The Muslim Caucus in Parliament is calling for cool heads among the Muslim community as it senses rising tempers over Wesley Girls’ High School’s decision not to allow Muslim students to fast.

According to the Chairman of the Caucus, Mohammed Mubarak Muntaka, dialogue is the way to go in getting the impasse resolved.

He told Evans Mensah, host of JoyNews’ PM Express on Monday, that the Catholic Bishops’ Conference and the Christian Council’s support for the Methodist Church and Wesley Girls’ SHS authorities, exacerbated the anger among Muslims, especially the youth.

“I want to plead with the Muslim community, especially the youth. You monitor social media and the language, I have to say, is worrying, but please, what dialogue cannot resolve, believe me, even war cannot resolve it. All of us must resort to dialogue.”

“Let’s try to cool the temperature in our country. It is not helpful at all. Unfortunately, the Catholic Bishops’ Conference and Christian Council have exacerbated the situation, but we believe that all of us should remain calm,” he urged.

The ‘no fasting’ policy at the Wesley Girls SHS came into the limelight when an angry parent went to the institution to withdraw his daughter in protest of the School’s decision.

This issue turned into a controversial debate on religious tolerance in mission schools across the country.

The Methodist Church jumped to the defense of the School, arguing that the policy was strictly based on health and not religious grounds. It further argued that it had been the school’s policy for years.

But Chairman of the Muslim Caucus in Parliament described the claims as untrue and an affront to the peace and harmony among various religious bodies in the country.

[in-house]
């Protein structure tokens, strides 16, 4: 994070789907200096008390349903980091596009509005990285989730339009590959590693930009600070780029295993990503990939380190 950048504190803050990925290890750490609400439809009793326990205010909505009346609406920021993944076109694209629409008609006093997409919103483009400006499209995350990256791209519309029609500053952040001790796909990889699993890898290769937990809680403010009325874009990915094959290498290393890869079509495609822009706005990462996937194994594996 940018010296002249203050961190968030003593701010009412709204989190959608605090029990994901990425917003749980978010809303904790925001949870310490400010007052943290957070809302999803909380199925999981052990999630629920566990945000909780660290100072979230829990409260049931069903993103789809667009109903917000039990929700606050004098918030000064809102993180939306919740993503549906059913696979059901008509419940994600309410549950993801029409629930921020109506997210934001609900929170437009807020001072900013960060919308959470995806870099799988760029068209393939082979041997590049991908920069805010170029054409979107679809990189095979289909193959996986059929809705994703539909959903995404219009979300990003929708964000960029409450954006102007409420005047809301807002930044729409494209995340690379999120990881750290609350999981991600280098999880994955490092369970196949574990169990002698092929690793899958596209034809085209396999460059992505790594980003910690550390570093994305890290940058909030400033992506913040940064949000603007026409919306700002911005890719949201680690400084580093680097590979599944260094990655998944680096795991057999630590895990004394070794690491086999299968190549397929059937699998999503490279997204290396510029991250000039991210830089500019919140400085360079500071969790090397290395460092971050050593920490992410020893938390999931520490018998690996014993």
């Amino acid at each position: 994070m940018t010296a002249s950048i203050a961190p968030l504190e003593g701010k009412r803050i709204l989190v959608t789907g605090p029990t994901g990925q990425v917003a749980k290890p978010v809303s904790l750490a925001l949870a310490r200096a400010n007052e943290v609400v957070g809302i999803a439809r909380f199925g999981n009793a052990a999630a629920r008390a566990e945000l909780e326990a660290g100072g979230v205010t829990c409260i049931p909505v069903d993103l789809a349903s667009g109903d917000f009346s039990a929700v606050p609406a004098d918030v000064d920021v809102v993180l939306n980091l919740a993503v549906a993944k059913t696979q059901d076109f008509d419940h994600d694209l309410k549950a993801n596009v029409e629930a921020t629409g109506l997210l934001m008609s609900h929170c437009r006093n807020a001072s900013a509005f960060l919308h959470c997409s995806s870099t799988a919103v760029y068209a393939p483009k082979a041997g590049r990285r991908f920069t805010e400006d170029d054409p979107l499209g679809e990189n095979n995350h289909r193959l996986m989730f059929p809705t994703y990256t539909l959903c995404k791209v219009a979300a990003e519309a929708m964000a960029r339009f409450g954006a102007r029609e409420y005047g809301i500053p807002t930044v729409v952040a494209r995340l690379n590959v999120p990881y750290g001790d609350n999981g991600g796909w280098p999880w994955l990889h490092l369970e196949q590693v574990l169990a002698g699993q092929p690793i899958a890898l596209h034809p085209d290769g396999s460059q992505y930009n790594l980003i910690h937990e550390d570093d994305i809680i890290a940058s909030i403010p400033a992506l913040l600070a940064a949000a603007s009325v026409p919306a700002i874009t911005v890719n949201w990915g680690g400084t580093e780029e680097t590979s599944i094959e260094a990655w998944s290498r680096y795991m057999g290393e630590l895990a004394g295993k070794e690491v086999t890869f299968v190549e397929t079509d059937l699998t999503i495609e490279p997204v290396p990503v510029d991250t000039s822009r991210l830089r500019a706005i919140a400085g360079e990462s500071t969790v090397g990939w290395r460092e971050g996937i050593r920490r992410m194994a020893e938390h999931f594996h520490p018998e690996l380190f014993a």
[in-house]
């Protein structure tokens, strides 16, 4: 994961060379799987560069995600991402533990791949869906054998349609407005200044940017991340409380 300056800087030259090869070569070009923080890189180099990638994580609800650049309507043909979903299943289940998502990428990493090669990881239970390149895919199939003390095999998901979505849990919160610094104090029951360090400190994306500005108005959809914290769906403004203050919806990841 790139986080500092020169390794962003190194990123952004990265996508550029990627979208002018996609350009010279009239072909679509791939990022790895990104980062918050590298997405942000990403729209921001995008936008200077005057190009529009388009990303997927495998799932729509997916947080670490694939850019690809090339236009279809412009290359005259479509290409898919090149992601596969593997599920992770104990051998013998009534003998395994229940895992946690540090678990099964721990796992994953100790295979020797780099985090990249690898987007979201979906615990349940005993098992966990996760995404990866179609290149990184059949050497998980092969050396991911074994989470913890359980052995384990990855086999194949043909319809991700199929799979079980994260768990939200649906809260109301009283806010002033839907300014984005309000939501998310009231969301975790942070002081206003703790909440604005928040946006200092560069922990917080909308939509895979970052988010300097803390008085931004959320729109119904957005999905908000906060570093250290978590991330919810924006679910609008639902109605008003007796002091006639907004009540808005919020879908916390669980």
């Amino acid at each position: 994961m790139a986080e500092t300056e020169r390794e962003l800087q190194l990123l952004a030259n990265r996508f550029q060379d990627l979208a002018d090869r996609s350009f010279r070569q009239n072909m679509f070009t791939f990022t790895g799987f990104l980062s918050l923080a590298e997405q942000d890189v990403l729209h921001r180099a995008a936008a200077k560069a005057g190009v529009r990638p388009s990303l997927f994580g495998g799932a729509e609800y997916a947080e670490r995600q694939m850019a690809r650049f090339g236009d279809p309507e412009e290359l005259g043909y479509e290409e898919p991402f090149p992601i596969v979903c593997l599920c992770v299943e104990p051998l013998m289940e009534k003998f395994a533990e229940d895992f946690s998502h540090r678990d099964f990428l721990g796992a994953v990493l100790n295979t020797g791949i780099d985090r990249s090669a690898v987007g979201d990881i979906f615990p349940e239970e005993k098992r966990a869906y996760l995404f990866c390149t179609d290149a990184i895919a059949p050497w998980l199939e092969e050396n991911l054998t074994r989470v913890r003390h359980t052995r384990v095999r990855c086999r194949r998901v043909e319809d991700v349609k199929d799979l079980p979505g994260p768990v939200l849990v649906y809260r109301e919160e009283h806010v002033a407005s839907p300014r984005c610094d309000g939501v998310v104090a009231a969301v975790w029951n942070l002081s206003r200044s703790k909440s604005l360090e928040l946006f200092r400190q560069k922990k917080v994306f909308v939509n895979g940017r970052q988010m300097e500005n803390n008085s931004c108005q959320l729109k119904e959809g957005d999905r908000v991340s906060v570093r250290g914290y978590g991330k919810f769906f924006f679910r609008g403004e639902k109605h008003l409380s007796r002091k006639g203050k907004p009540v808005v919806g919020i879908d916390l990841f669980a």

The Asawase MP further vowed not to allow any religious leader to plunge the country into chaos.

“We won’t allow any Imam or pastor to cause the country to degenerate into chaos. This is a country for you and me. We must speak out. We won’t allow bigotry, whether coming from the Christian, Muslim, Buddhist or any other community. We are a unitary state and we all subscribe to the 1992 Constitution. Let’s respect it” he said.

In a press statement issued by the Muslim Caucus in Parliament of Ghana and Muslim stakeholders under the
leadership of the National Chief Imam, Usman Nuhu Sharubutu, Muslims were advised to remain calm.

The Caucus said it would “shortly advise all Muslims in Ghana on the right course of action that will help protect and safeguard the rights of Muslims and Muslim students.”

The group further called on the Education Ministry and Ghana Education Service to strictly enforce the directive to allow students who wish to fast for any religious reasons to do so.